3. List either phone number, email, or web URL somewhere on the page.
  4. Have a consent message that contains in its writing:
    1. What you’re going to do with their information,
    2. That they may unsubscribe at any time.

In the example below, you can see that all these components are installed.

Image04

The major difference between this form and Example #1 is that when someone is subscribing to your e-newsletter, you don’t have to provide a check box to gain express consent. What regulators have said (paraphrasing), is it’s not that a check box is a requirement to gain express consent, it’s that they want to ensure visitors take an affirmative action to subscribe to a commercial e-newsletter list.

In the case of Example #1, the affirmative action is the check box because the intent of the form is to inquire about services. In the case of #2, the affirmative action is the person inserting their email addresses because the purpose of the form is to allow someone to subscribe.

Example 3 of 3

Many home renovation dealers have had success offering educational e-guides on their websites. As people download this content, it generates more consumer leads for the business.

In our last example, we’ll cover the requirements you need when setting up these landing pages so that you properly acquire express consent.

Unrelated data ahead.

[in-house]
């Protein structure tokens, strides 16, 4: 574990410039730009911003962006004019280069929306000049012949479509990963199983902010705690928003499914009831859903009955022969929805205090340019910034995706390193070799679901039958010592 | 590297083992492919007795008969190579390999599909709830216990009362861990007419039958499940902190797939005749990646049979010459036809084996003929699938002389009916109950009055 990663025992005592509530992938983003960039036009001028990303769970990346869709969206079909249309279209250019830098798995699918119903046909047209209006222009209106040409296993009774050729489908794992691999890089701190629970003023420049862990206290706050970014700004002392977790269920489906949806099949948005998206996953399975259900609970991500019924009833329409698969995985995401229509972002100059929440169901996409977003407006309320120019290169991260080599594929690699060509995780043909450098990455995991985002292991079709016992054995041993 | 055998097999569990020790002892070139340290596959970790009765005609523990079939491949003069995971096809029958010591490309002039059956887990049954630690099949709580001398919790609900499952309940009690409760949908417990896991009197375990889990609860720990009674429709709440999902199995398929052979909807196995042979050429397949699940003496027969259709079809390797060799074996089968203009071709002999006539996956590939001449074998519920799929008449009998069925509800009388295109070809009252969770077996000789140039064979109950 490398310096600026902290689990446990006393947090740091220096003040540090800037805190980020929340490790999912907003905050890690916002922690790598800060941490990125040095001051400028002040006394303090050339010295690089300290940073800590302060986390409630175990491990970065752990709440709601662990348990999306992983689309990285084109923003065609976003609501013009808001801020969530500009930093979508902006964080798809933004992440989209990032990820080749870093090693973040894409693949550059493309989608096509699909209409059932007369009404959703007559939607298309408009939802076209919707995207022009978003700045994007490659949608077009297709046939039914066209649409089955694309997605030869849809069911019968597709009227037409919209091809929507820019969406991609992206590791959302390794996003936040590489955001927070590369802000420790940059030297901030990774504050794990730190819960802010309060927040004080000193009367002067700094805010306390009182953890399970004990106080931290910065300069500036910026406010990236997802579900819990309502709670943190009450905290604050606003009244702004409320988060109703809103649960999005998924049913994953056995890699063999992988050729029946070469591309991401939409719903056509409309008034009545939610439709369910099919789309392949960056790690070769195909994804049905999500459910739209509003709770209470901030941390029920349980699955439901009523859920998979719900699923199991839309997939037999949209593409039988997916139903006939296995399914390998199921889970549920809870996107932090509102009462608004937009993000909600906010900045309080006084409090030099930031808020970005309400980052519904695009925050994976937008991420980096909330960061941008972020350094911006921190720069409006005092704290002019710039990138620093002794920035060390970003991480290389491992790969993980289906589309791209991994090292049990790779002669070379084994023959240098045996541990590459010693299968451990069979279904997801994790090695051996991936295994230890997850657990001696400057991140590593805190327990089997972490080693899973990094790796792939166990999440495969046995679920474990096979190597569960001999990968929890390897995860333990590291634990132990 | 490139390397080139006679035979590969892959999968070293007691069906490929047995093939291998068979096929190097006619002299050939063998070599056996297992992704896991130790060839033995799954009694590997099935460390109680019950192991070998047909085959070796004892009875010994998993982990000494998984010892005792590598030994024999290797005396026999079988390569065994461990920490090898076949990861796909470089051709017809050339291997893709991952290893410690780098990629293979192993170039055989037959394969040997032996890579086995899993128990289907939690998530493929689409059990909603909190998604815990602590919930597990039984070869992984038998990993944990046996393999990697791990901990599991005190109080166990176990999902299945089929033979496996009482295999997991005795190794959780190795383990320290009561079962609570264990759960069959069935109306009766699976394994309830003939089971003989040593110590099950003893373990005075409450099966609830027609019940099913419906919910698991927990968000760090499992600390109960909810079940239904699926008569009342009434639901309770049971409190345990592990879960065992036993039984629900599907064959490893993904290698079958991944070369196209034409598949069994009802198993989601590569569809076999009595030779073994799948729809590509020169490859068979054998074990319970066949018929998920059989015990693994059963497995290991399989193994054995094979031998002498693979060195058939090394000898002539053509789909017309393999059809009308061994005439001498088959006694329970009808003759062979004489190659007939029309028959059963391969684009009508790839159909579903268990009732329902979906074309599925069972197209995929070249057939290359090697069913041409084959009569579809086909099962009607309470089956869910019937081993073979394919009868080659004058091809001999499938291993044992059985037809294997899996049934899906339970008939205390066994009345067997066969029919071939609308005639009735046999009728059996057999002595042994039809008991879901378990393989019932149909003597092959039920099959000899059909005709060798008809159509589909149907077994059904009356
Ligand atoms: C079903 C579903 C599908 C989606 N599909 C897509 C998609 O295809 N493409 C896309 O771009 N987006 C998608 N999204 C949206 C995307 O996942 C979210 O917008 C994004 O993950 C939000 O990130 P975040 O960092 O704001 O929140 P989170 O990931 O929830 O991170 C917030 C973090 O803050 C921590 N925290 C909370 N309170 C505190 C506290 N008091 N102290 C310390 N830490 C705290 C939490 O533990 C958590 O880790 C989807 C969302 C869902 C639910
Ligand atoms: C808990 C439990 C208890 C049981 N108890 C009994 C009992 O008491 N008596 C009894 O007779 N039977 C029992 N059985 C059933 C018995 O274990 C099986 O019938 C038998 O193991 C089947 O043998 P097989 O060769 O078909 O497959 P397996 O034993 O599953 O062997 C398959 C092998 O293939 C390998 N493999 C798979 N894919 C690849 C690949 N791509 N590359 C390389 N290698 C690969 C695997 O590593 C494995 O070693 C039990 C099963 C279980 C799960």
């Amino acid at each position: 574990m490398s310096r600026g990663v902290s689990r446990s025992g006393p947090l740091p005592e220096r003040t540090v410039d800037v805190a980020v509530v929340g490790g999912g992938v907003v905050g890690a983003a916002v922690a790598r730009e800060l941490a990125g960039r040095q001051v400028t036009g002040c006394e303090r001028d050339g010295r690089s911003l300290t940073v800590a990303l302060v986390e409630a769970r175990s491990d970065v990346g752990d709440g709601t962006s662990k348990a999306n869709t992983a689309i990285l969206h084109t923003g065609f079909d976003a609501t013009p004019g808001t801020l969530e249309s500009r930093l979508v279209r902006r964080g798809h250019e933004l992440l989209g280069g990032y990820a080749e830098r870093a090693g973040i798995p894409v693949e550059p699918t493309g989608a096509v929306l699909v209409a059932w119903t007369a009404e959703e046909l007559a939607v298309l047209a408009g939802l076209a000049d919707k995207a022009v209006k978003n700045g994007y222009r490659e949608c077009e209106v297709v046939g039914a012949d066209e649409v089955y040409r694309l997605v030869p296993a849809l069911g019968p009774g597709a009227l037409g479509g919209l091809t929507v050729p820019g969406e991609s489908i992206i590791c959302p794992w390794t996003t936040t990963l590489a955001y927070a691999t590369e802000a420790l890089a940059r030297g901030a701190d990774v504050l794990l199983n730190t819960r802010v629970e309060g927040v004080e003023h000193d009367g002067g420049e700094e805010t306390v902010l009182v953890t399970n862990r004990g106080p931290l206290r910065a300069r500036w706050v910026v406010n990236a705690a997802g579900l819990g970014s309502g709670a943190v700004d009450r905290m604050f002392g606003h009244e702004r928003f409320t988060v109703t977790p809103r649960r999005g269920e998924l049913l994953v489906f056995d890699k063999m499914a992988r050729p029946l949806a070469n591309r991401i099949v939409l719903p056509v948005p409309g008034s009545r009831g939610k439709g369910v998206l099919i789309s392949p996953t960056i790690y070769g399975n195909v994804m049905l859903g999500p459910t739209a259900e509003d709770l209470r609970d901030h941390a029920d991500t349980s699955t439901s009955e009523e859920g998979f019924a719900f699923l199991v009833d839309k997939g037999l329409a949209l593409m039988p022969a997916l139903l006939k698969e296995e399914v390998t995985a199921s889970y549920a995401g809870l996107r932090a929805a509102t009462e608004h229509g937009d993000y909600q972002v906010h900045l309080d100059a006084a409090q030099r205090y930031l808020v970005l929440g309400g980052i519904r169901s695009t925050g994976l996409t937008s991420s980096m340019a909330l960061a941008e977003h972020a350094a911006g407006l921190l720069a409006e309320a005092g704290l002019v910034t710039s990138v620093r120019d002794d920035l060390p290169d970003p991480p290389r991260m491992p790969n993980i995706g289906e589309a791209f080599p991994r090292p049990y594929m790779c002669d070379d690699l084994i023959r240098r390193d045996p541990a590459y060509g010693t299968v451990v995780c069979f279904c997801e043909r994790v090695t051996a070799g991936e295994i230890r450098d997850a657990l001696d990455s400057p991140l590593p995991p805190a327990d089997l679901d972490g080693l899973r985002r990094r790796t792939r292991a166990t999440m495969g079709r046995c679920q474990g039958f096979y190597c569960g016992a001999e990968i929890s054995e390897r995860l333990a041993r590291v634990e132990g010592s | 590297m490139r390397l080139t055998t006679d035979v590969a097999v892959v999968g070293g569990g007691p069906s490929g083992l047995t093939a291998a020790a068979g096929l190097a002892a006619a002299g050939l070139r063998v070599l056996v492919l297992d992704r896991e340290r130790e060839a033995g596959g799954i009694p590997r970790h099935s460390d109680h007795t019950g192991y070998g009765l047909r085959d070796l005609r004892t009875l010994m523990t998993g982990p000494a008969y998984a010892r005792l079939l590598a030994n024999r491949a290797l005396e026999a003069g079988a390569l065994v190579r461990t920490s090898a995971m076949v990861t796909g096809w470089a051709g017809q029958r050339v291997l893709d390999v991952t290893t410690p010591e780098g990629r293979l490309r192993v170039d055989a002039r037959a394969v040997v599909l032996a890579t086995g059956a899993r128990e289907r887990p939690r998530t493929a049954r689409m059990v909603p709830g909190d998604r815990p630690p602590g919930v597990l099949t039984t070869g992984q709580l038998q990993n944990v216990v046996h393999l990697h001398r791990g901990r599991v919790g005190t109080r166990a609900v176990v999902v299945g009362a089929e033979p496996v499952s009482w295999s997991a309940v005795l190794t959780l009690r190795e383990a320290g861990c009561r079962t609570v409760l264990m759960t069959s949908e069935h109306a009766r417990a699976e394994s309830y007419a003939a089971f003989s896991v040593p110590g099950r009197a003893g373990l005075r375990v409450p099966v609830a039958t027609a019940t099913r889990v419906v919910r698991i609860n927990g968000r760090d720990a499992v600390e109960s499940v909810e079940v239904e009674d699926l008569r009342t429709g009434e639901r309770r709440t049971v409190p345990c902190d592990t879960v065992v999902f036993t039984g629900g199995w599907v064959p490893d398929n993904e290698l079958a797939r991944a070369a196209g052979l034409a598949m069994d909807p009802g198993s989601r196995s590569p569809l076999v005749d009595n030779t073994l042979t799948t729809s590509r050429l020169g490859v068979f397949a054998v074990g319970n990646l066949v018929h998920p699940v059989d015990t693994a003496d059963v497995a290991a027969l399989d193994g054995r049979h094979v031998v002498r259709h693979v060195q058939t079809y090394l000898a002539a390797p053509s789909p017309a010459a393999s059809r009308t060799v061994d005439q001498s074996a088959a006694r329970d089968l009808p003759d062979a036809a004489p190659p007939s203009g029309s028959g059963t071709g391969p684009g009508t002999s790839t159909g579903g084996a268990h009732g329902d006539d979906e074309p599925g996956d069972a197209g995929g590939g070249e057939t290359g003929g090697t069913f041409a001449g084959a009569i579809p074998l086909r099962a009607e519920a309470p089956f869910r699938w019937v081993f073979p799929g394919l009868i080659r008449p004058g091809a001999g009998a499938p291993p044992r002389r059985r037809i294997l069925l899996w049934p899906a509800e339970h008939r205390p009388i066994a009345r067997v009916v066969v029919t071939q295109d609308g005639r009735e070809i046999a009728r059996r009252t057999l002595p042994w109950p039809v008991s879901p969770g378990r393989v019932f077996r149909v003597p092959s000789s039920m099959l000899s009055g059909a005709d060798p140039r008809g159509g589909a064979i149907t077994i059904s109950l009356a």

Here is what you require:

  1. List your company name somewhere on the page.
  2. List your mailing address somewhere on the page.
  3. List either phone number, email, or web URL somewhere on the page.
  4. *Have a check box that a user can check if they wish to subscribe to your commercial electronic messages (ie. an e-newsletter).
  5. Have a consent message that contains in its writing:
    1. What you’re going to do with their information,
    2. That they may unsubscribe at any time.

Image04

I put an asterisks (*) on number 4 above as there is a grey area many lawyers and marketers are unclear about when it comes to these non-product/service specific form capture pages. Many believe it’s reasonable to not require a visitor to check a box but instead subscribe everyone who fills out these forms (provided you provide a clear consent message), providing you properly communicate what you’re going to do with their information (ie. through the consent message).

As this is currently a grey area, if you choose to forgo the check box (at your own risk), here is a sample consent message you can use:

By providing your information above, you’re providing us consent to email you educational and product/service offers and promotions. You may unsubscribe at any time.

Conclusion

Now you have specific instructions for setting up your website to maximize the amount of visitors providing your company express consent under the Canadian Anti-Spam Law (CASL).

The next areas to think about in your CASL practices are ensuring you remove people who provided implied consent at the right time and also ensuring your CEMs comply with CASL. I’m going to cover both of these topics for you in future Mike Digital™ articles.